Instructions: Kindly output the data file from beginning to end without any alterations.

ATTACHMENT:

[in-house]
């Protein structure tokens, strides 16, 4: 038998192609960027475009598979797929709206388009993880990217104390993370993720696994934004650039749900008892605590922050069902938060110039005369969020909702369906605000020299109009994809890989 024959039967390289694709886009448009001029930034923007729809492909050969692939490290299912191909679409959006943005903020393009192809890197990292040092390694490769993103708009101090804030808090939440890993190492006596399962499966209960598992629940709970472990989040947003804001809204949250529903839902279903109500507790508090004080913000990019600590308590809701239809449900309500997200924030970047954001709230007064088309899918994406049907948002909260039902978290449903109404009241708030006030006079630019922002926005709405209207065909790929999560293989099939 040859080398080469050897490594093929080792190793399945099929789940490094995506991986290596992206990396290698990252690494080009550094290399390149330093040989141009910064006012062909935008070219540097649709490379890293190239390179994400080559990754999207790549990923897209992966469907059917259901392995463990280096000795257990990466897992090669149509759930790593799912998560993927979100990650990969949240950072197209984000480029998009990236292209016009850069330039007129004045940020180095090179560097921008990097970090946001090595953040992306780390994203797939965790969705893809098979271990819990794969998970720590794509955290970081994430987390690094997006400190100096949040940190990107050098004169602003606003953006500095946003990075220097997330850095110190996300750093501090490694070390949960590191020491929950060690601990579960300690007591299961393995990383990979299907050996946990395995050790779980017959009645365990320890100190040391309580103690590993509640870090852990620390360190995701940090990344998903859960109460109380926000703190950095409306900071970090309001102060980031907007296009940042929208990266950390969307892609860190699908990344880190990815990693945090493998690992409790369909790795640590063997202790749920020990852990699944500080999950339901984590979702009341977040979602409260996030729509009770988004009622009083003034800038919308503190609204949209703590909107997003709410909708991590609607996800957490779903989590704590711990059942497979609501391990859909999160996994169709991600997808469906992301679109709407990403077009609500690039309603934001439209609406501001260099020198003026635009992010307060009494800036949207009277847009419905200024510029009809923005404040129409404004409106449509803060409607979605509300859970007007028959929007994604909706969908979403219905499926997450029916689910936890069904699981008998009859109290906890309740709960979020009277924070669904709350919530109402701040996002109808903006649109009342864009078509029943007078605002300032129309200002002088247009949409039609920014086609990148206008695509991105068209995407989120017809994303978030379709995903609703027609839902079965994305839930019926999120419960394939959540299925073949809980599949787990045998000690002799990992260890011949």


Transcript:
[in-house]
């Protein structure tokens, strides 16, 4: 038998192609960027475009598979797929709206388009993880990217104390993370993720696994934004650039749900008892605590922050069902938060110039005369969020909702369906605000020299109009994809890989 024959039967390289694709886009448009001029930034923007729809492909050969692939490290299912191909679409959006943005903020393009192809890197990292040092390694490769993103708009101090804030808090939440890993190492006596399962499966209960598992629940709970472990989040947003804001809204949250529903839902279903109500507790508090004080913000990019600590308590809701239809449900309500997200924030970047954001709230007064088309899918994406049907948002909260039902978290449903109404009241708030006030006079630019922002926005709405209207065909790929999560293989099939 040859080398080469050897490594093929080792190793399945099929789940490094995506991986290596992206990396290698990252690494080009550094290399390149330093040989141009910064006012062909935008070219540097649709490379890293190239390179994400080559990754999207790549990923897209992966469907059917259901392995463990280096000795257990990466897992090669149509759930790593799912998560993927979100990650990969949240950072197209984000480029998009990236292209016009850069330039007129004045940020180095090179560097921008990097970090946001090595953040992306780390994203797939965790969705893809098979271990819990794969998970720590794509955290970081994430987390690094997006400190100096949040940190990107050098004169602003606003953006500095946003990075220097997330850095110190996300750093501090490694070390949960590191020491929950060690601990579960300690007591299961393995990383990979299907050996946990395995050790779980017959009645365990320890100190040391309580103690590993509640870090852990620390360190995701940090990344998903859960109460109380926000703190950095409306900071970090309001102060980031907007296009940042929208990266950390969307892609860190699908990344880190990815990693945090493998690992409790369909790795640590063997202790749920020990852990699944500080999950339901984590979702009341977040979602409260996030729509009770988004009622009083003034800038919308503190609204949209703590909107997003709410909708991590609607996800957490779903989590704590711990059942497979609501391990859909999160996994169709991600997808469906992301679109709407990403077009609500690039309603934001439209609406501001260099020198003026635009992010307060009494800036949207009277847009419905200024510029009809923005404040129409404004409106449509803060409607979605509300859970007007028959929007994604909706969908979403219905499926997450029916689910936890069904699981008998009859109290906890309740709960979020009277924070669904709350919530109402701040996002109808903006649109009342864009078509029943007078605002300032129309200002002088247009949409039609920014086609990148206008695509991105068209995407989120017809994303978030379709995903609703027609839902079965994305839930019926999120419960394939959540299925073949809980599949787990045998000690002799990992260890011949």